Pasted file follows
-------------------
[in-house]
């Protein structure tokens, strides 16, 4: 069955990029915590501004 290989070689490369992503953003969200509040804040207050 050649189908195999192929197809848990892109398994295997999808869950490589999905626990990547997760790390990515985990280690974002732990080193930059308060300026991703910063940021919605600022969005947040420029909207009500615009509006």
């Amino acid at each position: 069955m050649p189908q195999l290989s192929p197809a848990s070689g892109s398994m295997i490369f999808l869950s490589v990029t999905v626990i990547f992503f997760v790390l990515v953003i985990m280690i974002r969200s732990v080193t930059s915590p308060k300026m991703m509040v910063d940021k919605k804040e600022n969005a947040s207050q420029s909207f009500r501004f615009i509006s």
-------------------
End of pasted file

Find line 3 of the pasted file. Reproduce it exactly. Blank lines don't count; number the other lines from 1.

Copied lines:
């Amino acid at each position: 069955m050649p189908q195999l290989s192929p197809a848990s070689g892109s398994m295997i490369f999808l869950s490589v990029t999905v626990i990547f992503f997760v790390l990515v953003i985990m280690i974002r969200s732990v080193t930059s915590p308060k300026m991703m509040v910063d940021k919605k804040e600022n969005a947040s207050q420029s909207f009500r501004f615009i509006s």